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The Greatest Stories Never Told: 100 Tales from History to Astonish, Bewilder, and Stupefy Hardcover – Mar 6 2003


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The Greatest Stories Never Told: 100 Tales from History to Astonish, Bewilder, and Stupefy + History's Greatest Lies: The Startling Truths Behind World Events our History Books Got Wrong + An Incomplete Education: 3,684 Things You Should Have Learned but Probably Didn't
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Product Details

  • Hardcover: 224 pages
  • Publisher: Harper (March 6 2003)
  • Language: English
  • ISBN-10: 0060014016
  • ISBN-13: 978-0060014018
  • Product Dimensions: 17.8 x 2 x 17.8 cm
  • Shipping Weight: 499 g
  • Average Customer Review: 4.7 out of 5 stars  See all reviews (15 customer reviews)
  • Amazon Bestsellers Rank: #11,790 in Books (See Top 100 in Books)

Product Description

Review

“Full of tasty morsels…A delightful book to arm one for the next dull cocktail party.” (Chicago Tribune)

“Surprising…the essentials of fascinating stories are here.” (Dallas Morning News)

“100 stories you haven’t heard will delight in knowing.…Lively, offbeat and surprising in quick-hit snippets.” (Denver Rocky Mountain News)

“History like you’ve never read it before…Amusing.” (The Tennessean)

About the Author

Rick Beyer is executive producer of the Smash Entertainment Group, which has produced numerous documentary projects for The History Channel®. He lives in Lexington, Massachusetts, with his wife and two children.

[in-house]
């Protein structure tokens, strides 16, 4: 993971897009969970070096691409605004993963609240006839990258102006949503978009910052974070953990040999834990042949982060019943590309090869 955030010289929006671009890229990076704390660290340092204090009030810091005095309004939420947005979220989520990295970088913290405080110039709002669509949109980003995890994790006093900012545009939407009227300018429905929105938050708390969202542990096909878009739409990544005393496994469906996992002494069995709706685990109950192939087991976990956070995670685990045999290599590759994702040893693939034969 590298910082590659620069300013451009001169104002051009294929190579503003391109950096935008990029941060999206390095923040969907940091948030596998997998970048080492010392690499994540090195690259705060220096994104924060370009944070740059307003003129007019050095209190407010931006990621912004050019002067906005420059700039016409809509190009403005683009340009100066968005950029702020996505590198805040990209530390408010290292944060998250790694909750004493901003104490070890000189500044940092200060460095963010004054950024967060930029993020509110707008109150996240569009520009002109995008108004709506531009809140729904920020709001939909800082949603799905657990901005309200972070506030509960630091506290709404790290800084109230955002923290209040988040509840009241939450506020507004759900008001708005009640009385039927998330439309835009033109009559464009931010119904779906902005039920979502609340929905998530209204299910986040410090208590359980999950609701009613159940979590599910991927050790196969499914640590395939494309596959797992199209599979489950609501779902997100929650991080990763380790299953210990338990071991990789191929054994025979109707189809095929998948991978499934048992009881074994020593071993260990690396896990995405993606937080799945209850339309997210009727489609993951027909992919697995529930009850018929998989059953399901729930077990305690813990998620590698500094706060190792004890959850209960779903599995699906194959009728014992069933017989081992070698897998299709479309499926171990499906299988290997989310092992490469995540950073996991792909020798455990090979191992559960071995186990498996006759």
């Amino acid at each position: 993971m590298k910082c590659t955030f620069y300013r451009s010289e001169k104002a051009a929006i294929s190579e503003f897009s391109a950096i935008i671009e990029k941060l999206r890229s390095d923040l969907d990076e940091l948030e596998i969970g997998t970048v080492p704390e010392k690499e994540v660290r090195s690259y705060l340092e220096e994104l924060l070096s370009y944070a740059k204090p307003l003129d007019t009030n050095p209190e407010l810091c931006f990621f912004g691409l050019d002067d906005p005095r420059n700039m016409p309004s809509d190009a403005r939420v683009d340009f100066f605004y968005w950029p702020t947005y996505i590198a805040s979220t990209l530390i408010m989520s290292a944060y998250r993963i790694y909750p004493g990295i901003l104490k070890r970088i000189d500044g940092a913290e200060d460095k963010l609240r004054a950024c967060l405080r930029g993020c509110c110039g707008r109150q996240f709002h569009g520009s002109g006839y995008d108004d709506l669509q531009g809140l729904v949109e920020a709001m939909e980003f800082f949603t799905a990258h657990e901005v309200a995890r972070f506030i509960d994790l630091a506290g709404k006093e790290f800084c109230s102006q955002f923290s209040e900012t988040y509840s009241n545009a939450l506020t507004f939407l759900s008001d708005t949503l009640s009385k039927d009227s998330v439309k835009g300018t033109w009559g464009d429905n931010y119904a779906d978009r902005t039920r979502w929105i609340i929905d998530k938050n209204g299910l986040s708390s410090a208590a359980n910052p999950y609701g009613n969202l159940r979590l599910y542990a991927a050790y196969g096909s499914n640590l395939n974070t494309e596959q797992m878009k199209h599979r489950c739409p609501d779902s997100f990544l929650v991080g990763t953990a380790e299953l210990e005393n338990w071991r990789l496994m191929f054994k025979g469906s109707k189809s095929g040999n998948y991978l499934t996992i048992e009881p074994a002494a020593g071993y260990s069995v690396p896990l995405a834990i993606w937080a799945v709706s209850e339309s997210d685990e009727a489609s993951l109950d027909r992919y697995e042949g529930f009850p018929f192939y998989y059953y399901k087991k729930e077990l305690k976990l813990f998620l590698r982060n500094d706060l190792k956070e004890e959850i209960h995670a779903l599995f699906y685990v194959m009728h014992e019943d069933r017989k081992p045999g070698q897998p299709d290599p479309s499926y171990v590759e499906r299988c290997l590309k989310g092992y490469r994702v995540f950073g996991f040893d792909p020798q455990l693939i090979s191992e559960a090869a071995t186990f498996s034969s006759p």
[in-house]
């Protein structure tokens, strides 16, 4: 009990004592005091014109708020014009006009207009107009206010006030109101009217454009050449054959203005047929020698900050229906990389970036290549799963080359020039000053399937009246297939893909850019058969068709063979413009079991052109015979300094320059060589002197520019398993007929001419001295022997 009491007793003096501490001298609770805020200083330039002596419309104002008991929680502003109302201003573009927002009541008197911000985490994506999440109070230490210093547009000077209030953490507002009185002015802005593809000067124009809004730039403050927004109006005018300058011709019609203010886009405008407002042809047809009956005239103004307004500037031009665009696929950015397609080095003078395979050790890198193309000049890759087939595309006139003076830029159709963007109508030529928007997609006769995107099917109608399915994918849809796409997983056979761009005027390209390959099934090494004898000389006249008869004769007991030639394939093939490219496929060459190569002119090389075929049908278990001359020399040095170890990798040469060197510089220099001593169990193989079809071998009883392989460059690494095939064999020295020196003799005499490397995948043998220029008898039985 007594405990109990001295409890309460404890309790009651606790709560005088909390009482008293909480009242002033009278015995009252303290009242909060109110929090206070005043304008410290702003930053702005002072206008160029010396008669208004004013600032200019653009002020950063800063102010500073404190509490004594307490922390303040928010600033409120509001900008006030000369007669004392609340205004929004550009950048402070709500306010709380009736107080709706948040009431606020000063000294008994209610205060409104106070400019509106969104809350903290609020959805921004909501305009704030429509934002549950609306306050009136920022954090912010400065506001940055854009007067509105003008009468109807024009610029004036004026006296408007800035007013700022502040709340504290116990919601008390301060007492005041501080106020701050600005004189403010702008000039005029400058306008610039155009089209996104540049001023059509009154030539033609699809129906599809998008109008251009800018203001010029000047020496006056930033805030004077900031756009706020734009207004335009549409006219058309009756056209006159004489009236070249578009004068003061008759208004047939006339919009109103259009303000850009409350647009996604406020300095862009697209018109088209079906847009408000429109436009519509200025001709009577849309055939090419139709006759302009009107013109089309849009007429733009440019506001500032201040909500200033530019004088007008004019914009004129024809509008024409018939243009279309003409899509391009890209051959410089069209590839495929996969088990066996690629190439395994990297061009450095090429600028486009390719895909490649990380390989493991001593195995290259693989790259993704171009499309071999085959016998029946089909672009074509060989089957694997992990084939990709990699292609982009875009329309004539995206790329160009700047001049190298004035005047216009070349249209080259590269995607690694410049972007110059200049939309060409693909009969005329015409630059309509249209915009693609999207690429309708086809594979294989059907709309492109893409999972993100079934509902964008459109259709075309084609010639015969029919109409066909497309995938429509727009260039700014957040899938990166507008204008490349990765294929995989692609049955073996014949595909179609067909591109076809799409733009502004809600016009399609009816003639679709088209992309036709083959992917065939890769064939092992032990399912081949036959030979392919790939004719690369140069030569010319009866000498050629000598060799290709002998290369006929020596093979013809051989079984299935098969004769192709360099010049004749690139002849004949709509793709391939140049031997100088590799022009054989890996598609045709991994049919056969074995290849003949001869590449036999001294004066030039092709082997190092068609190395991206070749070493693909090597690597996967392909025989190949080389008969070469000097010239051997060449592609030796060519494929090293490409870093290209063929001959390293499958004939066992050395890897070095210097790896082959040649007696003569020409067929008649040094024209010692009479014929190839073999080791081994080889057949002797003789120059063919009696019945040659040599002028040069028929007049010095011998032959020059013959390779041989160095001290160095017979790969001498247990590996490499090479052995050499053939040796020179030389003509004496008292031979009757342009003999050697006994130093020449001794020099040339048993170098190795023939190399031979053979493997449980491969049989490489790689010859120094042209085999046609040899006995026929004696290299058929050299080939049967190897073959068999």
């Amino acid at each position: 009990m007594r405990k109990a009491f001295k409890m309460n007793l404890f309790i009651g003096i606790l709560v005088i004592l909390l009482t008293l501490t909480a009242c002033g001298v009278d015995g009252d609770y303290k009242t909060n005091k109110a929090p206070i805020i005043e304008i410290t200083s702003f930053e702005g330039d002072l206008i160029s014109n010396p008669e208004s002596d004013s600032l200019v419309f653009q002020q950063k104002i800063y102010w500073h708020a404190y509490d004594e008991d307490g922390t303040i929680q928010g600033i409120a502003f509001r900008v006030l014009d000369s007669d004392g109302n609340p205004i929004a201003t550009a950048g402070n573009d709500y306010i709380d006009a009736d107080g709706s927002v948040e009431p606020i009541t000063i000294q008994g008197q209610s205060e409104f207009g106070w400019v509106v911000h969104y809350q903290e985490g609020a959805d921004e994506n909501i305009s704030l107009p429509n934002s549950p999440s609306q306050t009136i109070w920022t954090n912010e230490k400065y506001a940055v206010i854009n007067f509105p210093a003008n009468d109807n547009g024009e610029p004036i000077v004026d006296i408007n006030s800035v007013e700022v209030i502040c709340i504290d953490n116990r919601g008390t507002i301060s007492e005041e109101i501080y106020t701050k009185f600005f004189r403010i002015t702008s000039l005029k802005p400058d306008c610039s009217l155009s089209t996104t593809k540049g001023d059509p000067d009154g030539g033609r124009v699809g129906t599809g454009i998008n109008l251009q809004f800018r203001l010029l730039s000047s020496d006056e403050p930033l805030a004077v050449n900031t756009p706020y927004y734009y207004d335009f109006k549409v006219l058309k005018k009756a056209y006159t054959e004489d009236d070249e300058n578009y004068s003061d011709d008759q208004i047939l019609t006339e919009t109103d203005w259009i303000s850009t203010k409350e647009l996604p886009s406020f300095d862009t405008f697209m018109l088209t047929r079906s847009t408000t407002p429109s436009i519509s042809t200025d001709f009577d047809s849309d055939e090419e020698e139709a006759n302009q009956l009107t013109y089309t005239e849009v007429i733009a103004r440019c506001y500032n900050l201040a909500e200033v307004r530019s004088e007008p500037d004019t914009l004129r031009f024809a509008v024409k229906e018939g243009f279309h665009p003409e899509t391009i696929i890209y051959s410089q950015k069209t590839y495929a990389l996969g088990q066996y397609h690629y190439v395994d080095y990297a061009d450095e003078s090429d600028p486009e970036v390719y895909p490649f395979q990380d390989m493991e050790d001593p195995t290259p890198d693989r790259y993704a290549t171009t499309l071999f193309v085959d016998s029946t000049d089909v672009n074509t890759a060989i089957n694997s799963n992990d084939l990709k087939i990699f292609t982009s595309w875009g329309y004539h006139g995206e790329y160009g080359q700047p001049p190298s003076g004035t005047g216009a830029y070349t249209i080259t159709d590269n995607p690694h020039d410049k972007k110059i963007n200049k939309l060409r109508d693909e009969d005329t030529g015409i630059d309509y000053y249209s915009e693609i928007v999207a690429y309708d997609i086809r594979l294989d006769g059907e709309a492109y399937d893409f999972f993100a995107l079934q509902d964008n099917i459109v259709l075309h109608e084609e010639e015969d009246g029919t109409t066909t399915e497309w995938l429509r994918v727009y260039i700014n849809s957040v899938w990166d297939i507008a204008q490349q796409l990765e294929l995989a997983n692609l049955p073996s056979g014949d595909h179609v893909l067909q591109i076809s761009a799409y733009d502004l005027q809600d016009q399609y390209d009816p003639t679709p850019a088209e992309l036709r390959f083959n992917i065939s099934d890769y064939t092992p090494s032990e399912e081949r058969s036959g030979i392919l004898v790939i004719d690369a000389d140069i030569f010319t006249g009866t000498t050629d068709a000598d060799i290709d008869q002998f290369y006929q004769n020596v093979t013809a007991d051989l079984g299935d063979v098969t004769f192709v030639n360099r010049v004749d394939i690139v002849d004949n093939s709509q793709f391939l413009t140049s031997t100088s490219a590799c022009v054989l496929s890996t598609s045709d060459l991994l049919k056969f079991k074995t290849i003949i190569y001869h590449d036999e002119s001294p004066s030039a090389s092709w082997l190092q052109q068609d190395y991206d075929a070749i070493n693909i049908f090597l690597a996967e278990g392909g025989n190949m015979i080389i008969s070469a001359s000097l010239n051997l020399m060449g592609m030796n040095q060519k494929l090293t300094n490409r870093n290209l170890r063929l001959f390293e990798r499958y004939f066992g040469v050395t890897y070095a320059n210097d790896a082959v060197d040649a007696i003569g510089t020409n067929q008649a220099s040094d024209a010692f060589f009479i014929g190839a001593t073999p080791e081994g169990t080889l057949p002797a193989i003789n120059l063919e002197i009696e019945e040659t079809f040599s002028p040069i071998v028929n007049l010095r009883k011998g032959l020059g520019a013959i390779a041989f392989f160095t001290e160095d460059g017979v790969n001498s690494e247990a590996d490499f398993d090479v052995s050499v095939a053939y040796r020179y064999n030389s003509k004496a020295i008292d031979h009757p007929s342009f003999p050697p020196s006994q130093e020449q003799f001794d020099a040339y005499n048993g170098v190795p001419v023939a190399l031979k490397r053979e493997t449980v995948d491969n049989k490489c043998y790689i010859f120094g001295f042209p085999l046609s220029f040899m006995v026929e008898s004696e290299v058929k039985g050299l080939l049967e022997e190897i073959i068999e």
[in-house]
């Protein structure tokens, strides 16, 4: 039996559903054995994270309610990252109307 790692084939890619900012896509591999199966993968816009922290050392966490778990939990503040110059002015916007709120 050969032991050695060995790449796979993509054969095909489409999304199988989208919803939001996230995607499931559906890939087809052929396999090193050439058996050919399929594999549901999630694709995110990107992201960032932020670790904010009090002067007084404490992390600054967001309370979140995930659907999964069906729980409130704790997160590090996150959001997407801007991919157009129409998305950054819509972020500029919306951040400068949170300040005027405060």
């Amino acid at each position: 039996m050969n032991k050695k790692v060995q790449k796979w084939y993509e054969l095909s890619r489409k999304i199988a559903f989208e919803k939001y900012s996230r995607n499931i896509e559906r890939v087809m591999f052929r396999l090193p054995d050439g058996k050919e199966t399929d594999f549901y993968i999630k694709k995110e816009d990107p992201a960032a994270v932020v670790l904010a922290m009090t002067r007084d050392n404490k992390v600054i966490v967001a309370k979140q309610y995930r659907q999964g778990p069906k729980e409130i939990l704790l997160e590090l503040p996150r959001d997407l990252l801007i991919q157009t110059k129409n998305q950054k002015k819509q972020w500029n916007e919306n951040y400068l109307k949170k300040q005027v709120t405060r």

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Customer Reviews

4.7 out of 5 stars
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Most helpful customer reviews

Format: Hardcover
In the past, I have typically not been one for advocating the idea of revising history as we know it, but this book has caused me to wonder if the lessons from the past that have been taught to so many of us have amounted to a series of partially distorted articles, at best, or a pack of lies, at worst.
In one account, there was a leading nineteenth-century American literary figure who wrote a fictional work on one of the most famous explorers from the late 1400's. It portrayed this particular individual as mainly a visionary who overcame the superstitions of his time in order to make great discoveries. Though this picture might be partly true, a key issue brought forth was entirely fictional. Nevertheless, this particular book became very popular as a required reading for schoolchildren and over time, because of the heroic elements espoused, the tales were so popular that people wanted to believe them to be factual. Since then, this author's version of this explorer's events "would long endure in the national consciousness" and be immortalized as history as it actually happened. Talk about a paradox: to be regarded as someone who would go down in history as someone who overcame myths in such a way that it, itself, is another myth. Sheesh!!
Though many a fact finder might wish that this particular legend could be isolated as the only fairy tale that has been misconstrued for truth, The Greatest Stories Never Told reveals to the reader that this is not so. There are other accounts that show that our significant historical events are not always due to forthright purposes set out by forthcoming, stout individuals. Sometimes random elements come into play à la The Butterfly Effect that can have a significant impact upon the outcome of a war.
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Format: Hardcover
If you are a freak for interesting tidbits about our kaleidoscopic world, this is a book I'd wager you'll read from cover to cover.